For many Americans, Idaho is synonymous with potatoes, but Boise is fast becoming a beer destination. Idaho had the third- highest employment growth in breweries between 2006 and 2016, after all, and the state is the second-largest producer of hops and No. 1 barley grower in the United States.
“Everyone in the craft beverage industry in Boise is super close, and there is a strong comradery and collaboration here,” Molly Leadbetter, co-owner of Meriwether Cider Co., says.
The city is incredibly supportive of beer and cider makers, Leadbetter says, and locals frequently share resources and expertise. Boise’s Barbarian Brewing, for example, uses hop hash from Mill 95, a nearby processing facility, to create a beer using a byproduct that typically goes to waste.
Granted, Boise does not have as many nationally known breweries as Denver or San Diego. What it does have, however, is accessibility. There are several great breweries located walking or biking distance from each other along the city’s Greenbelt, a massive trail that stretches some 30 miles along the Boise River. Downtown Boise is home to Woodland Empire Ale Craft, White Dog Brewing, 10 Barrel Brewing, Cloud 9 Brewery, Barbarian Brewing, Payette Brewing, Boise Brewing, and Clairvoyant Brewing.
Beer bars and bottle shops are plentiful, too. Bittercreek Alehouse pairs more than 40 beers on tap and 100-plus bottles with pub grub. PreFunk Beer Bar has 18 beers on tap, and at BRU, guests can sample self-pour taps of 30 different brews. The Handlebar is a bicycle-themed beer and wine bar, and Hop & Bottles sells hard-to-find beers. At Bier:Thirty, grab a fresh beer from the 10 on tap and browse through more than 400 bottles for something later.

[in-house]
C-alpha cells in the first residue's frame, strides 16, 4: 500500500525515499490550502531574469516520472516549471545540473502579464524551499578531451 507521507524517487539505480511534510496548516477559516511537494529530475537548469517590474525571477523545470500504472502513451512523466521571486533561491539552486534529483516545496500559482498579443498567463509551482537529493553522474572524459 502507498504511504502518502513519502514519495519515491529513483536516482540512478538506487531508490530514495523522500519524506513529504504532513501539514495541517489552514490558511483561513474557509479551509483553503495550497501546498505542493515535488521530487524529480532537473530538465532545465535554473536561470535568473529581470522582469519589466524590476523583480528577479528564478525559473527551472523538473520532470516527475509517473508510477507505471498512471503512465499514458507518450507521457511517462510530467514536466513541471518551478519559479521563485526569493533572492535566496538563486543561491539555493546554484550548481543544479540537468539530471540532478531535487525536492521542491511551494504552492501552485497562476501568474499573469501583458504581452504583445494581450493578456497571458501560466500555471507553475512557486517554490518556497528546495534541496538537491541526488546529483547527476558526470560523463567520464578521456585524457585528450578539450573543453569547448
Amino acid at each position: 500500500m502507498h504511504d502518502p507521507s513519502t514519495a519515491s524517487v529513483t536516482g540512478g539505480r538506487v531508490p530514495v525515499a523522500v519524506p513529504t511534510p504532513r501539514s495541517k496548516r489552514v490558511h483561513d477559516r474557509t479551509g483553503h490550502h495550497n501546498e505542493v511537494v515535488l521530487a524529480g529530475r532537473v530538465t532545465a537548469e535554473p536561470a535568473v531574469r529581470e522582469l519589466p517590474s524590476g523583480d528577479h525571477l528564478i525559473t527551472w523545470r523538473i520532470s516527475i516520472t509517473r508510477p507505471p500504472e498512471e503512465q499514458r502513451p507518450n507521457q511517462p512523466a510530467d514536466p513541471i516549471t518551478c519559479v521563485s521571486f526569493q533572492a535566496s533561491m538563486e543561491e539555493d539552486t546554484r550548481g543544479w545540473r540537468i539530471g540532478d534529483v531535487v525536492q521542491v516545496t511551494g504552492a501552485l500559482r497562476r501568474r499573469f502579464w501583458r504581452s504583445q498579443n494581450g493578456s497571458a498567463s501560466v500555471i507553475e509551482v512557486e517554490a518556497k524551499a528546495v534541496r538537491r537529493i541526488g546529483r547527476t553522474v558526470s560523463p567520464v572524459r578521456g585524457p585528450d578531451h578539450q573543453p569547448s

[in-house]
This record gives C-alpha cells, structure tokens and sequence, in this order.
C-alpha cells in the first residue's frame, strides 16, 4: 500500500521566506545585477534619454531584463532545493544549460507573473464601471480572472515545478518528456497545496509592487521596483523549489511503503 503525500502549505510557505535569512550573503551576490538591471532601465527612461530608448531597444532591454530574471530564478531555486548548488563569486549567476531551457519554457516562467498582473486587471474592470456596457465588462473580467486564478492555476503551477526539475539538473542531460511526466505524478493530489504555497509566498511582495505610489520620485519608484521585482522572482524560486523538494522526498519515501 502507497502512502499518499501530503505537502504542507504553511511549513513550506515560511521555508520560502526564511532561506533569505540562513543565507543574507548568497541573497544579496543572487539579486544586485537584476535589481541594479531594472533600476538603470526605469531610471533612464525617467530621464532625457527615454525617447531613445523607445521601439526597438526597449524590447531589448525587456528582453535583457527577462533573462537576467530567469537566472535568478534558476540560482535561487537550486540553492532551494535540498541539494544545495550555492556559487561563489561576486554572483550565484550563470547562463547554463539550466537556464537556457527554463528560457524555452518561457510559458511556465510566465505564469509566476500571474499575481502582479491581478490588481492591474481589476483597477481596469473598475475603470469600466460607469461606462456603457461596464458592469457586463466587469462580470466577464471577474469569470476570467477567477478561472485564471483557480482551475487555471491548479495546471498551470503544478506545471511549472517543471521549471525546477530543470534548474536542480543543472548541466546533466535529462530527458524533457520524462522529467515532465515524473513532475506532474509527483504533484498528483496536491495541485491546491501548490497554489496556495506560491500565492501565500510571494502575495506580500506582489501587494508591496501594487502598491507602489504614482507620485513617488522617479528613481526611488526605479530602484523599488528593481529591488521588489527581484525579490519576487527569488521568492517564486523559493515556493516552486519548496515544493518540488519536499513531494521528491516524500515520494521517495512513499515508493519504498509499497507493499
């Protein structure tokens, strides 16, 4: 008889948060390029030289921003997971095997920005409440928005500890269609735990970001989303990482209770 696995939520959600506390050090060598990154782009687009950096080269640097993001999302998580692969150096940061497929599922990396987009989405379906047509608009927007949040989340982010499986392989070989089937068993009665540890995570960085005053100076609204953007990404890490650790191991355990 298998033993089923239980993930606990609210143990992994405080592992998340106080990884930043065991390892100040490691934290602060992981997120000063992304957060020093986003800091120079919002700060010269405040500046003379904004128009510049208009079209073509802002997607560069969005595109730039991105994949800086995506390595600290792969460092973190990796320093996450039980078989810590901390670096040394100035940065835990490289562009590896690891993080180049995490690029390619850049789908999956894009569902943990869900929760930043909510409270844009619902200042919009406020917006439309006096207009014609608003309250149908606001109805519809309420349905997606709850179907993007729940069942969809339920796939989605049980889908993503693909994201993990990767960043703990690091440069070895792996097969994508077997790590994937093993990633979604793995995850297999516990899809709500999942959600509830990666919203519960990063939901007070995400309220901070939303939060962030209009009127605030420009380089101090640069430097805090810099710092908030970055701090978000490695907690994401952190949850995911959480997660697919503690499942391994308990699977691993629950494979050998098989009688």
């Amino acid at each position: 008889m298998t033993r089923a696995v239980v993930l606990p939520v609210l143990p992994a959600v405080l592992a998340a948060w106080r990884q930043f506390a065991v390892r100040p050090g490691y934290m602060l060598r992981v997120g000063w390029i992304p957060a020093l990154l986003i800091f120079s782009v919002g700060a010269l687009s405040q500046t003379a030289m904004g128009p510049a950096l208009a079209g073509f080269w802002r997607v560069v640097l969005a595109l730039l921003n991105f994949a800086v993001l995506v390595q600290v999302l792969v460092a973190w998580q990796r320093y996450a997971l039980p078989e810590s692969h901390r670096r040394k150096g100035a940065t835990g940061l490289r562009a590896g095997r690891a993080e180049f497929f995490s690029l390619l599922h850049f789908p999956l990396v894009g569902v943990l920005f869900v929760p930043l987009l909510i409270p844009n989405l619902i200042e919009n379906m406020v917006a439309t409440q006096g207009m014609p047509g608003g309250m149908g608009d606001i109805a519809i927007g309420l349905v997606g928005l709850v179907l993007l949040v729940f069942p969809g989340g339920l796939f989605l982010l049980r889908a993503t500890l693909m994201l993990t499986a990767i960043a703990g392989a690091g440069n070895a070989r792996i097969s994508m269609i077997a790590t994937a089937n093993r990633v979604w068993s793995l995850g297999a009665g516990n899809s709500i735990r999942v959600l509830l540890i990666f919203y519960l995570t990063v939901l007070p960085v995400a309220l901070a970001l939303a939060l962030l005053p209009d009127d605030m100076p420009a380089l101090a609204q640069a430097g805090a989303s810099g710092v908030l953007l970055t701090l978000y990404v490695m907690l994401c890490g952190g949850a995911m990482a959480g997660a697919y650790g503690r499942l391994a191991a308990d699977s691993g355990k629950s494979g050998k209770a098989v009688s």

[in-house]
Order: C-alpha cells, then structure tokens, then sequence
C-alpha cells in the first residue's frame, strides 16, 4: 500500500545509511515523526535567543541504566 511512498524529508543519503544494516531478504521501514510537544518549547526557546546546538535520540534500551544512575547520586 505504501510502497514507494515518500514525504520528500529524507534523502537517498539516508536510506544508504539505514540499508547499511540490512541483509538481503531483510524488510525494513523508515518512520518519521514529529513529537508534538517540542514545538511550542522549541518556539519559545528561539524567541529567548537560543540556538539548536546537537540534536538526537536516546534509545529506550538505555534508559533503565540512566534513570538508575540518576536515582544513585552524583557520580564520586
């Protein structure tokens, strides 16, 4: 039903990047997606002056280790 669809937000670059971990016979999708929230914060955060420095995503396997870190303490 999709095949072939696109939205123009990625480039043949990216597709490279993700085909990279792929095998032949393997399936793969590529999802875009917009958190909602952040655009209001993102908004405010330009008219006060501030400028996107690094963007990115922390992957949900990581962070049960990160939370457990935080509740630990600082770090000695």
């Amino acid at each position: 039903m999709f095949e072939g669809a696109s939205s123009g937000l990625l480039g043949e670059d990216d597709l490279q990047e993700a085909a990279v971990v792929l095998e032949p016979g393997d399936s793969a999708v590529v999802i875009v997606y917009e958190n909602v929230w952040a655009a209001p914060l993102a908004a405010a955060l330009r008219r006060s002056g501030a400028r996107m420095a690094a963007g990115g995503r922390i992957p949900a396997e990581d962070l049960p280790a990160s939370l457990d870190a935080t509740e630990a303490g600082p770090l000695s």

Sheila Francis, Executive Director of Idaho Brewers United, has seen the number of breweries double since the organization formed in 2012. The group has three goals to enhance Idaho’s brewing community: education for brewers to learn their craft and the business of brewing, promotion of local breweries, and legislation. Recent legislative wins include better definition of contract brewing to make it easier to regulate, allowance for sampling in grocery stores, and allowance for minors in tap rooms.
Francis says the beer scenes in Boise and in Idaho are booming. “We have something for everyone,” she says.
Seven more breweries are currently in the works to open in Boise and the surrounding area. Spring Creek will launch in Avimor, just outside Boise, in September 2019 in a new community development on an underserved stretch between Boise and McCall.
A series of festivals has sprouted up to speak to the budding beer community here. Alefort is part of Boise’s Treefort, an energetic, creative multi-day festival spanning the city, highlighting music artists from around the country. The three-day event takes place in March and celebrates all things beer and cider.
“We think outside the traditional beer fest and focus on experience,” says Alefort organizer David Roberts. This is done in many ways, such as a nail pull area, where fest goers can get their pour right from the barrel. There’s also a live canning demonstration and breweries fermenting beers with different yeast strains so people can taste the difference.
Other beer fests in Boise include The Bash Music and Craft Beer Festival and the Beer+Friends Fest, which invites the industry’s cider-making friends, too. Destination:Beer, a festival taking place in February north of Boise, encourages breweries to bring their “big” beers — barleywines, barrel-aged, and imperial stouts.
“Boise is rapidly growing, and the beer scene is reflecting that, and it is thriving,” Francis says.
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